The Gibson Goldtop, ie “Les Paul Number 1”, not because it was Gibson Les Paul’s first electric guitar, but because it was his “benchmark” guitar in the 1950s, sold this week at Christie’s Auction House for $ 930,000. It was also, according to Gene Paul, the son of Les Paul, guitar “the legendary inventive guitarist continued to polish and modify after receiving it from Gibson”.
This story on CBS Sunday Morning from last weekend will give you a good look at the instrument made by Kalamazoo. It meant everything to Paul, according to his son, Gene.
“It was his crowning glory. It was thirty years of experimenting, his dream and his obsession with Gibson to do it.”
(CBS Sunday morning)
It was, like Mary’s guitar, made by Gibson with custom wiring requested by Paul but now with a linked fingerboard that would be standard on all Les Paul models in the future. Unlike the Gibson Les Paul models sold to the public, the current guitar was only equipped with a single master volume control and a single tone control. The output jack which is located on the face of the body also deviates from Gibson’s standard design. This last demand from Paul was to mitigate the danger of unplugging his output jack on stage. Paul would later have claimed that this instrument was the first one that suited him and that he answered all his ideas about what an electric guitar should be and led him to nickname it his “Number One”. – Test on the Christie’s auction house lot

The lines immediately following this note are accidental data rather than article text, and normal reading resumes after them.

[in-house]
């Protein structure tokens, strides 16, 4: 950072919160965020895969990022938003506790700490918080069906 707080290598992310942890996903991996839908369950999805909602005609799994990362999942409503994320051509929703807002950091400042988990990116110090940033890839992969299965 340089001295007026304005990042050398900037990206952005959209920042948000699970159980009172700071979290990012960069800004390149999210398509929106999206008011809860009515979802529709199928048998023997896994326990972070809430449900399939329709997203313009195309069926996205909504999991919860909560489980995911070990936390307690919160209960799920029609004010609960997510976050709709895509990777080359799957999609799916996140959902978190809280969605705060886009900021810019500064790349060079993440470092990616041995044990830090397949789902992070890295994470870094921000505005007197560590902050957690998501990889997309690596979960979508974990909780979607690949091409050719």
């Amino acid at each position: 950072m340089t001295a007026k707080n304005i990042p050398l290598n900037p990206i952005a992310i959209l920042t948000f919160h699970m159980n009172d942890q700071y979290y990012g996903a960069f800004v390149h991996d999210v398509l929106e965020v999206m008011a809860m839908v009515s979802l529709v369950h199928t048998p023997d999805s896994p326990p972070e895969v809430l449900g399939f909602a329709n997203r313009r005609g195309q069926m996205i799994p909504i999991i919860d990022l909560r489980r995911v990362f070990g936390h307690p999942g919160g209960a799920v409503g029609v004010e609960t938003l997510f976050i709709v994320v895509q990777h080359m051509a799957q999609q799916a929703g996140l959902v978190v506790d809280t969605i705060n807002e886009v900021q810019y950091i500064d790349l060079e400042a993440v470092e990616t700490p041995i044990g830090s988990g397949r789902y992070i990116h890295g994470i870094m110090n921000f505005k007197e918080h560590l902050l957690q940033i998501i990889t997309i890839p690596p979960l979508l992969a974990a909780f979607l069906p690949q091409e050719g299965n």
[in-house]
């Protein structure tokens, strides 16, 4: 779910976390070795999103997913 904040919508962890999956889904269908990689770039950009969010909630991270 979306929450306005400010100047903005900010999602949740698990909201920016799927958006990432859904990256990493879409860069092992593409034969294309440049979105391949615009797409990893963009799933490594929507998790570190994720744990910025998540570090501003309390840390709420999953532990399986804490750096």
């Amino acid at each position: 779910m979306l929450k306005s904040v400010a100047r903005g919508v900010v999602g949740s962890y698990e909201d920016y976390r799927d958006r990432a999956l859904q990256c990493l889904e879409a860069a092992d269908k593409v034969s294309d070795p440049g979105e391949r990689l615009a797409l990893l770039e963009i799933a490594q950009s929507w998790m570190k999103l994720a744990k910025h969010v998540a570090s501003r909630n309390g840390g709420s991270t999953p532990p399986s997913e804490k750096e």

(Tom Doyle via YouTube)
According to reverb.com, it’s not the most expensive guitar sold at auction, but given its history and connection to Kalamazoo, it is important.
A glimpse of the Kalamazoo Heritage Guitar Factory where music history was made
Heritage Guitar Factory, which was the Gibson Guitar Factory in Kalamazoo, Michigan